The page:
Surf’s up — way up — and that means danger on the coast.Yeah, the equivalent of a tsunami rolling in several times a minute might just be a tad bit risky. In the mountains, 3 feet of snow are expected:
The National Weather Service issued a high surf advisory for the Oregon Coast today, saying waves could tower 50 to 55 feet in spots.
“These large waves as they hit the coast are very energetic,” said Shawn Weagle, forecaster at the weather service office in Portland. “They can throw things like logs and any debris in the ocean and make it dangerous for anyone near the shore.”
GOVERNMENT CAMP – Justin Larson of Parkdale and her friend, Scott Brown of Knoxville, Tenn. couldn't wait to hit the slopes today, awash in a fall snowstorm that ski area operators say has season opening potential.However, the Willamette Valley gets a great deal of protection from strong winds by the Coast Range, and the trip up the coastal side of those mountains wrings much of the moisture out of the air. Annual precipitation at the coast and up to the crest of the range can be 100 to 150 inches; here in Corvallis we have an average of about 42 inches.
The two clambered up a side slope just outside Timberline Lodge, just as another wave of heavy snow fell. By noon, the snow was shin-deep, with the promise of another two feet to fall by the end of Saturday. The two slowly moved down the mountain, gradually disappearing into fog and heavy snow.
The storm arrived overnight with wind gusts in the 60-, 70-, 80– and 90 mph range, with a peak gust of 91 mph recorded at Garibaldi.
So I wasn't really surprised by the placidity of the storm. As one meteorologist commented, it's typical November weather.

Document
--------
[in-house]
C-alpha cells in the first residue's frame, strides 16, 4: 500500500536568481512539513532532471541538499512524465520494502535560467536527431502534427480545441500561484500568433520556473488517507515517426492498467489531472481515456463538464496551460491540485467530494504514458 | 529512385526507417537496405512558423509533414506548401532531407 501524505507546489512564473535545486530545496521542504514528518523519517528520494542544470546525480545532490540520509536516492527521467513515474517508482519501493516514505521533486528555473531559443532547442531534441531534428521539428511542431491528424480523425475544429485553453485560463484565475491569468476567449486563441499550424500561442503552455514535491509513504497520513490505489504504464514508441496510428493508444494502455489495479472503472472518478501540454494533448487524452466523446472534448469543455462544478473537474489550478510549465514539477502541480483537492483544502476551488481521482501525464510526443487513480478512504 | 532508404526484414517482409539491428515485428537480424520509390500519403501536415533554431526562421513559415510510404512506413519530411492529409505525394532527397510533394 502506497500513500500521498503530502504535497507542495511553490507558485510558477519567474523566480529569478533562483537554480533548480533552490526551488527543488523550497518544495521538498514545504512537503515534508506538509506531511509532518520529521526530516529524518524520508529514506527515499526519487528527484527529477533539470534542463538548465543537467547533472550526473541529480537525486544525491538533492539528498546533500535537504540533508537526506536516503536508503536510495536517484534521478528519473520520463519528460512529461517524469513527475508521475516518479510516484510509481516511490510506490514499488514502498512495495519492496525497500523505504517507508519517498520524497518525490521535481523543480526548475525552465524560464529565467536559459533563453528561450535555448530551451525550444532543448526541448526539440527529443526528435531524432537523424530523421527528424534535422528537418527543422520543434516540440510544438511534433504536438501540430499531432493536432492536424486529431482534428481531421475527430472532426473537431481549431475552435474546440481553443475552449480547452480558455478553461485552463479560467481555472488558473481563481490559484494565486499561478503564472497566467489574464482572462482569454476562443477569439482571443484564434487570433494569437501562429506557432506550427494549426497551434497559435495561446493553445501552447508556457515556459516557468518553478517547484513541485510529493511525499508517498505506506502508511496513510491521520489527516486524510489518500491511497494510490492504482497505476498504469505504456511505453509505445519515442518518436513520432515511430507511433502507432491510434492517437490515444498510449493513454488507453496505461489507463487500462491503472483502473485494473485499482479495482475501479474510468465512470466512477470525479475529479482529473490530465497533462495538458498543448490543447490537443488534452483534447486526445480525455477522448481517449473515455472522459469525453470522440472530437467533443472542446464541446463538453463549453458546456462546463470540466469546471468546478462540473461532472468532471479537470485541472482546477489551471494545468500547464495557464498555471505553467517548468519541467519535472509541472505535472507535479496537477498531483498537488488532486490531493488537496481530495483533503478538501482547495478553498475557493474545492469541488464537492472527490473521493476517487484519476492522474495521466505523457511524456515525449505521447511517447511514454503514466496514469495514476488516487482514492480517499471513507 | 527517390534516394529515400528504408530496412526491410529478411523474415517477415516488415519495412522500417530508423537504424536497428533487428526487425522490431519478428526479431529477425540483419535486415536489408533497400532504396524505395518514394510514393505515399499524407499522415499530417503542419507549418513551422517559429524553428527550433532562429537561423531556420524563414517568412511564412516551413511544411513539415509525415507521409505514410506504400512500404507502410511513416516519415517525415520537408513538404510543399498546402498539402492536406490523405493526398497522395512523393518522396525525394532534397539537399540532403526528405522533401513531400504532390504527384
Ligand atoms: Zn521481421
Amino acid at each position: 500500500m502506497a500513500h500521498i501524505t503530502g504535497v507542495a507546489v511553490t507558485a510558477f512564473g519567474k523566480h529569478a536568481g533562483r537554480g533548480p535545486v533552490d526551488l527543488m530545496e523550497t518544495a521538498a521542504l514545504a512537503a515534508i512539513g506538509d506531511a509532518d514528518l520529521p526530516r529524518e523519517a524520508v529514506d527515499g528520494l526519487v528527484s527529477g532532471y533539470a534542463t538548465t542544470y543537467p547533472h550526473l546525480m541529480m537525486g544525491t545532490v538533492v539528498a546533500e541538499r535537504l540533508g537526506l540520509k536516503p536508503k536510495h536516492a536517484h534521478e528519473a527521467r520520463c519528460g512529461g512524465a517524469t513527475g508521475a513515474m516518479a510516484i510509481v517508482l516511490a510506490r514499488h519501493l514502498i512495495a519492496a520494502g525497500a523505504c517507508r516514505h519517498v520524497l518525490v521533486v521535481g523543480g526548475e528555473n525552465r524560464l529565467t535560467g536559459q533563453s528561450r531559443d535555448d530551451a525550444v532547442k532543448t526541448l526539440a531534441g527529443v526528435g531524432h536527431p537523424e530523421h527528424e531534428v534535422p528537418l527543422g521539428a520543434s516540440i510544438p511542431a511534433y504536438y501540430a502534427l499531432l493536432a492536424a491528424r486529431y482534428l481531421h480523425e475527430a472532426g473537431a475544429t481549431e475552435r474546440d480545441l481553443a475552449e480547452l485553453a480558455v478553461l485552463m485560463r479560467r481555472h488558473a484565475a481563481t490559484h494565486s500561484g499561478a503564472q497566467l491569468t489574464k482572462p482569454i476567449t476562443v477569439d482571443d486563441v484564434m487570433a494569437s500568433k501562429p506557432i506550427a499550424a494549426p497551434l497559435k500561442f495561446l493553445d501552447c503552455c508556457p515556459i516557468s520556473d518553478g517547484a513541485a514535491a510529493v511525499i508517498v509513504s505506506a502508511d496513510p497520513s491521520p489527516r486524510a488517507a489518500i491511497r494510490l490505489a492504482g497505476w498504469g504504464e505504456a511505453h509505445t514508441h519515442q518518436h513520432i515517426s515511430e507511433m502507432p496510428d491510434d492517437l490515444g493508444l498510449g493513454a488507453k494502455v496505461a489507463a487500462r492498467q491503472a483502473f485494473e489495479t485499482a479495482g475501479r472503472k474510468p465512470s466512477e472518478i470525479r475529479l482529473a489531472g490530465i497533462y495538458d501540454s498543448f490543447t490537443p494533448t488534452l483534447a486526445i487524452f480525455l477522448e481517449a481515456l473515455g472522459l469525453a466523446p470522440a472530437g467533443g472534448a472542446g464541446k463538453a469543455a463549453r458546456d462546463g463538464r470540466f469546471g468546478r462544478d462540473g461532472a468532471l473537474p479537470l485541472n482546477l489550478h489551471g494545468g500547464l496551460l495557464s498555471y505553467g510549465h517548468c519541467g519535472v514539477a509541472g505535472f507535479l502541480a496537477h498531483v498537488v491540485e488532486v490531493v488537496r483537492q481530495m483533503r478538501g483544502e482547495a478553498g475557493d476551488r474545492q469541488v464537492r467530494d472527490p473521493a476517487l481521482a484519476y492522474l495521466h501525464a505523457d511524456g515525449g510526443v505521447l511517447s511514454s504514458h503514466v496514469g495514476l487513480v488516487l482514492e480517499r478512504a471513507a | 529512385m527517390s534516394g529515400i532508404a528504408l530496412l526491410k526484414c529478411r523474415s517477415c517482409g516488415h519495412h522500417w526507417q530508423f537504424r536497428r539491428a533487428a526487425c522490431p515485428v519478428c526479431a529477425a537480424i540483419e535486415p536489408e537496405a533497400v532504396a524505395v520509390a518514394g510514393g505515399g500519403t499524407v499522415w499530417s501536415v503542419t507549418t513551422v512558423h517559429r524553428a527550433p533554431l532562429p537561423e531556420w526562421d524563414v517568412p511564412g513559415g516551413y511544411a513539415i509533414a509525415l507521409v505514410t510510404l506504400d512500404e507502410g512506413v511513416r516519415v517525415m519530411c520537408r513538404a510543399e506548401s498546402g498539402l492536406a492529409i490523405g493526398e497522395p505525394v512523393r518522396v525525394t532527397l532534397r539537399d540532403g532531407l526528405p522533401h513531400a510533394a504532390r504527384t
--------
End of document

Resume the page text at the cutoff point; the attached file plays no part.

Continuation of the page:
No, "Drenched" refers to an addictive flash game I found a little while ago.The object of "Drench" is to covert the 14 X 14 grid to a single color, starting from the upper-left square. Click on the color of the paint pot to change the color of your home square, and subsume other squares of the new color. (The above are screen captures; click the link above to play the game.) My first choice was red...
which allowed me to get three (rather than just one) yellow squares on the next change.
The next three changes were blue, white, yellow.
I don't generally fool around with this sort of thing, but I do like strategy games that require you to think ahead a little rather than just react to (read: "shoot") the next boogieman that pops up.
There's a discussion going on amongst my old high school classmates that I'm trying to figure out how to chime in on regarding K-12 curricular choices. As a person who has taught age ranges from 1st grade to retirees (sometimes even getting paid for it!), the first and best thing to learn is that thinking is fun. What you think with (i.e. your starting facts), and about (i.e. to what ends) is the domain of curriculum decisions. Teachers have a big role in helping kids learn that thinking is fun, but parents have a much, much bigger one. And I'll leave it there for now.
P.S. In case you're wondering, my next choices were red, green, light blue, white, red, yellow.